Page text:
The Notebook at Battersea Arts CentreCultureTheatre
Forced Entertainment’s latest production tells the story of twin boys who struggle through an unimaginable ordeal – a fate shared by the unfortunate audience. The Notebook is an adaptation of the book by the same name, written by Agota Kristof. The company’s theatrical realisation of the text is more akin to a performative reading than a dramatic adaptation: two actors enter, and read from the text, scripts ever-present, and on occasion stand up or sit down.
The shifts in position that mark the changes of chapter provide the only movement in the piece, where voices rarely deviate from an unnatural calm, and normal dramatic performances of character are forsaken. Amid the strange minimalism, several audience members leave the theatre. But although the production is at times dull and certainly over-long, those leaving in the early exodus miss a remarkable story. The text twists and turns, navigates dark hollows of the war-time human psyche, provides black humour, ethical dilemmas and an emotional gut punch. Yet still, the performers – committed and eerily synchronised though they are – merely stand up and sit down.
There is letting the text speak for itself, and then there is an audiobook with legs. As shocking and emotive as the source material is, sadly this performance does not deliver. The only pause in the duo’s narrative routine is a short “play-within-a-play” where gestures are permitted, and the brothers no longer mirror one another, mock acting separate roles. Shortly after the interlude, however, normality resumes, and standing and sitting are once more the sole punctuation of the tale.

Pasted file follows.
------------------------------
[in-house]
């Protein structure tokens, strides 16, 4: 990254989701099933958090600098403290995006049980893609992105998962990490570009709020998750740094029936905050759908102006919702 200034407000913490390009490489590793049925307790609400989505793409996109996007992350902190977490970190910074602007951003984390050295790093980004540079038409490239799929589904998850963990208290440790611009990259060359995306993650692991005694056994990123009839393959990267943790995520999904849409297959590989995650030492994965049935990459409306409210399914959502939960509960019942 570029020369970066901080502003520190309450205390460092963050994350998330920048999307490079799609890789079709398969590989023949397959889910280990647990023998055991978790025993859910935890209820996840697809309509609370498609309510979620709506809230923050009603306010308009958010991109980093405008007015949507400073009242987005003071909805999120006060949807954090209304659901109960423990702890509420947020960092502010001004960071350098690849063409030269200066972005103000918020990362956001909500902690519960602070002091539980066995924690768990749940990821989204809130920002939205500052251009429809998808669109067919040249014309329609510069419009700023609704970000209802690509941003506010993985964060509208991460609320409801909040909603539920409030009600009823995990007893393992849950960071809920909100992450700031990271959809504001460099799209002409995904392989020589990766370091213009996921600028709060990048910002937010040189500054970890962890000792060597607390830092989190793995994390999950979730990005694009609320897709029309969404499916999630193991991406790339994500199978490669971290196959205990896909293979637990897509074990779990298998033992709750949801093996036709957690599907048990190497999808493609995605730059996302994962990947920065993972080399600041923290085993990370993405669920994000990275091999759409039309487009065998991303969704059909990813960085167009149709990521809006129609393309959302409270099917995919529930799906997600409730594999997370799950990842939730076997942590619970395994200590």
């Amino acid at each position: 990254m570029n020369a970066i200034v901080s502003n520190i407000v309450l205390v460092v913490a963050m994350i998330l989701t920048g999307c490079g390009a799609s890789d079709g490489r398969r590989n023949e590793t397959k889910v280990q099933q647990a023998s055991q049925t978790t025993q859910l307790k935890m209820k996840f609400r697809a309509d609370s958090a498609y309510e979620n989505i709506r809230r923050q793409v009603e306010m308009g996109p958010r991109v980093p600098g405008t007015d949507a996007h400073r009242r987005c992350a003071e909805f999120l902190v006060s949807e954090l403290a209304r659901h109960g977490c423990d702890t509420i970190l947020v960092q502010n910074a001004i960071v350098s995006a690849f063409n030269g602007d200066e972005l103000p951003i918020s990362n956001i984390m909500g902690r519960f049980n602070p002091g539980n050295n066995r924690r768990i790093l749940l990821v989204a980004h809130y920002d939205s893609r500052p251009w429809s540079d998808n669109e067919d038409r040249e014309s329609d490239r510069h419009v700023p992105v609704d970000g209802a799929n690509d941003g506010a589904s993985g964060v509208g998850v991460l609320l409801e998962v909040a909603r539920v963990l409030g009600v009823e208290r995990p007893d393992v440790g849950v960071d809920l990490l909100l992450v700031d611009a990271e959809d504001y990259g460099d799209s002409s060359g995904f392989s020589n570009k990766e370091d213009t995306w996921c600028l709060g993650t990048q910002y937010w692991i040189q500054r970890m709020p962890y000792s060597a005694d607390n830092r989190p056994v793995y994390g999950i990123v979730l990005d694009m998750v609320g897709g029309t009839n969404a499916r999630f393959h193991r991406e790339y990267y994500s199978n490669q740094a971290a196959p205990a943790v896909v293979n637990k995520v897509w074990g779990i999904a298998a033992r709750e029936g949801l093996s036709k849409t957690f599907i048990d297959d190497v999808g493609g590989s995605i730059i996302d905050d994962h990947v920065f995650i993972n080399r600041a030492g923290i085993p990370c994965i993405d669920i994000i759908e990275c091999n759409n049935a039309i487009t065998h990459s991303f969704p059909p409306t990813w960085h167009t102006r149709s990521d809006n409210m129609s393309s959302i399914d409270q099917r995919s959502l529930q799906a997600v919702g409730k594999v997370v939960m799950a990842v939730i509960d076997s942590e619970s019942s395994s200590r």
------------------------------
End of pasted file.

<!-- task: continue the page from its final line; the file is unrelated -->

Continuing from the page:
No matter how good the story, in theatre it is imperative that something is added to the source material, and it is neither used as a crutch nor parroted, however glorious on paper. The grown men are believable as an odd fraternal couple, creating an unsettled atmosphere heightened by the audience’s discomfort. It is not that the performers aren’t untalented, very much the contrary: their overgrown child routine pared back to a sparse suggestion is expertly done. It is simply that there is no point to the adaptation itself. Forced Entertainment’s version presents a narration but not a performance. Any emotions it elicits are the result of the text, which itself inspired the company. The deadpan delivery may at times be comical, but it does not build upon the source material.
Brave though this minimalist production is, the conclusion remains: The Notebook is good book, but not great theatre.
The Notebook is on at Battersea Arts Centre from 3rd until 14th November 2015, for further information or to book visit here.
Watch a trailer for The Notebook here: